A contemporary film noir set in an economically depressed backwoods town, A Single Shot comes with impressive credentials – cinematography by Eduard Grau (A Single Man, Buried), production design by David Brisbin (Drugstore Cowboy, My Own Private Idaho) and a superior ensemble cast of Sam Rockwell, William H. Macy, Jeffrey Wright, Ted Levine, Kelly Reilly and Jason Isaacs. Nothing in the brief filmography of director David M. Rosenthal, however, suggested that he would follow such audience-friendly entertainments as See This Movie, Falling Up and Janie Jones with something so relentlessly dark. Based on the novel by Matthew F. Jones (who also adapted the screenplay), the film plunges you into a horrific situation from the start and then follows the terrible repercussions that fan out from there.
Rockwell plays John Moon, an unemployed hunter whose wife has recently left him and wants a divorce and custody of their young son. Previously arrested for poaching, Moon continues to press his luck by stalking a deer out of season and shooting it. One of his random shots happens to hit and kill a young woman in the woods who was hidden behind some foliage. At first overcome with remorse, Moon re-evaluates his situation and decides to hide her body. In the process, he comes across a shack where she was squatting and discovers a box filled with mucho dinero inside. What does he do? He steals it and returns home to stash the loot in a hiding place. Not a good plan. Everything that happens from this point on is on par with the nightmarish, amoral universe of a Cormac McCarthy novel like No Country for Old Men.
Despite strong performances by everyone and the atmospheric cinematography which captures the bleak, wintry setting where the action unfolds, A Single Shot is so determinedly grim, violent and despairing that there is little pleasure to be had in the telling…or any real point to its nihilistic worldview. Unlike some of my favorite noirs like Detour (1945), Out of the Past (1947) or Raw Deal (1948) where the flawed, self-destructive protagonists are still sympathetic, the protagonist of A Single Shot is more problematic.
Rockwell is thoroughly convincing as a basically decent man driven to desperation but Moon makes so many ill-judged decisions from the start that he seals his own fate and alienates everyone around him…along with this viewer. It’s obvious Moon would be facing manslaughter charges or worse for accidentally killing a woman while hunting, a situation that would be further compounded by previous charges for poaching. But deciding to hide the body and not report it is the first big strike against him. Strike two is his decision to take the money and hide it. And strike three is when he dips into the loot and dispenses some big bills to his wife and later a lawyer (William C. Macy) in a bid to stop divorce proceedings against him. His generosity and the fact that he was previously penniless does not go unnoticed in his small town. The simple fact is that Moon is not that bright and Rockwell does his best to humanize this proud but hapless ex-farmer.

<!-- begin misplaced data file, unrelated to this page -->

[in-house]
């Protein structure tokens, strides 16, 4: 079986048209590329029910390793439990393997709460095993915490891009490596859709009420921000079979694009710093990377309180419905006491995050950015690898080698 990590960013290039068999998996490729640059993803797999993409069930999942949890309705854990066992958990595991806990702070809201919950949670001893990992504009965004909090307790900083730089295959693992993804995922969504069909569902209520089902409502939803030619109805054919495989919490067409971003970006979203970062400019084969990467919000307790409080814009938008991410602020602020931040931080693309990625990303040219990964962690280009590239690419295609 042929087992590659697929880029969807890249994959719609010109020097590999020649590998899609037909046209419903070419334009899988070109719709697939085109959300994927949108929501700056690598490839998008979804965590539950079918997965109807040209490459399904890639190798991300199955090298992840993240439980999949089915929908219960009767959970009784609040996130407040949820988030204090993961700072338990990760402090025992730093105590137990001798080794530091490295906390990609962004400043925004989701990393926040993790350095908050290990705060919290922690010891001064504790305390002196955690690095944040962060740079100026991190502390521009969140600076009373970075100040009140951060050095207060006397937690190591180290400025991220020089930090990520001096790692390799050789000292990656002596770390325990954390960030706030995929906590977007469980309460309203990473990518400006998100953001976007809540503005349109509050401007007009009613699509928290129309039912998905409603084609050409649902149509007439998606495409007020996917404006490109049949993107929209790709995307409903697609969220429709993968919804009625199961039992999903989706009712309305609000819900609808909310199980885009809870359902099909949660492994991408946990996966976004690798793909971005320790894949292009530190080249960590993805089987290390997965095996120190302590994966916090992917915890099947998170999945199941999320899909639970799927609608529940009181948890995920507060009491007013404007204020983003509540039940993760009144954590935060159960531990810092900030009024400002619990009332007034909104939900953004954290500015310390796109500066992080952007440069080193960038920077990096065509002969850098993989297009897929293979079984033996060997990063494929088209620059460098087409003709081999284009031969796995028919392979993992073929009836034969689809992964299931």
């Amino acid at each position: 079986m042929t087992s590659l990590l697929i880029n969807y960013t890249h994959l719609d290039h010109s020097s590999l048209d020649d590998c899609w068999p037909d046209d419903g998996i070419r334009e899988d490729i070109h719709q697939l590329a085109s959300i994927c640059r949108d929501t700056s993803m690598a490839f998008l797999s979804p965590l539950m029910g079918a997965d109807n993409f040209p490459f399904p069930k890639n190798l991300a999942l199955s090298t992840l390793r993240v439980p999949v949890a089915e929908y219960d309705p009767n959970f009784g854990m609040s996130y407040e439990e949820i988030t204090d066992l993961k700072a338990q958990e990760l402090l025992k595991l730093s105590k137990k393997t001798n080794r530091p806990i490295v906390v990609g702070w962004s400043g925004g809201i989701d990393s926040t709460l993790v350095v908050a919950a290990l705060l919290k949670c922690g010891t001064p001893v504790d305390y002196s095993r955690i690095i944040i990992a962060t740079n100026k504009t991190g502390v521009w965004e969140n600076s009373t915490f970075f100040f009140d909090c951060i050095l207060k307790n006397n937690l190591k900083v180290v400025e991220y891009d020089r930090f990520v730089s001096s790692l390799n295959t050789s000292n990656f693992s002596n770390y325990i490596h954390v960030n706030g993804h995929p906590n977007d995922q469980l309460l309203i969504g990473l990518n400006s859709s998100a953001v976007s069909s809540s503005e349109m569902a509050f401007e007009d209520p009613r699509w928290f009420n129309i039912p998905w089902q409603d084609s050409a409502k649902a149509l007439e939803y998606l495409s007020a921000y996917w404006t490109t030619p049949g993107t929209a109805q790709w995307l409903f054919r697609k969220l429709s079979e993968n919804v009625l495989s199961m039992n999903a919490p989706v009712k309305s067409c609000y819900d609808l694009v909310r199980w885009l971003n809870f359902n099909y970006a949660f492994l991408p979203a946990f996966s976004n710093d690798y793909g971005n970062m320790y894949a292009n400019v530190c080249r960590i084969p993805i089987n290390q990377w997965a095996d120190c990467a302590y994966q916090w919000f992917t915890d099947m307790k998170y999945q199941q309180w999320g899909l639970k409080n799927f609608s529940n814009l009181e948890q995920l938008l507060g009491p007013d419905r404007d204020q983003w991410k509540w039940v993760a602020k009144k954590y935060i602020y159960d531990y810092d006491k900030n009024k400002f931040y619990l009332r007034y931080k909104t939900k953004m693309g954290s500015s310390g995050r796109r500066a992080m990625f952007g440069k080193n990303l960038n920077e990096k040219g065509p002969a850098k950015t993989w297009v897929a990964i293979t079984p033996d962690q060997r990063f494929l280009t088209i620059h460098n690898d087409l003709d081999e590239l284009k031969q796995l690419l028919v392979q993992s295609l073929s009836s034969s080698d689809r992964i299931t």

A Single Shot does generate a consistent, unnerving tension and provides some scene stealing opportunities for William H. Macy (in a laughable, ill-fitting toupee) as a corrupt lawyer and Jeffrey Wright as Rockwell’s always inebriated friend (his slurred country accent and mumblings could use subtitles). But the film is so pitch black in its conception that not a moment of lightness or levity is allowed to break the mood unless you count the brief appearances of Abbie (Ophelia Lovibond), a sassy young innocent who has a crush on Moon and seems to have wandered in from another movie. Her character seems to exist only to serve the grisly climax which reflects the film’s unironic title.
Matthew F. Jones, who adapted A Single Shot from his novel, is a highly acclaimed author whose work is in the tradition of such noir masters as Jim Thompson and Cornell Woolrich (aka William Irish). But reading and imagining a backwoods gothic thriller like A Single Shot is a lot different than seeing it dramatized on the big screen where everything becomes much more explicit and exaggerated, particularly the violence. We know Moon is dealing with some remorseless, hardened psychopaths (Jason Isaacs from the Harry Potter film franchise and Joe Anderson of Julie Taymor’s Across the Universe) who place no value on human life except their own but director David M. Rosenthal’s tendency to dwell on the morbid detail (a deer being gutted, a throat being slit open, fingers being severed in close-up) becomes overly exploitative and eventually a wallow in human cruelty. Pets don’t fare any better so don’t hold out any hope for Moon’s devoted dog.
Still, A Single Shot has its admirers but you have to wonder what the film might have been with a different director and some of the actors originally considered for the key roles such as Michael Fassbender, Emily Mortimer, Thomas Haden Church, Terrence Howard, Jennifer Jason Leigh and Forest Whitaker. Currently A Single Shot is available in pay-for-view situations but has yet to receive a major theatrical release.
Stay tuned for more film coverage of the 2013 Virginia Film Festival with reviews of The Missing Picture and Our Nixon.
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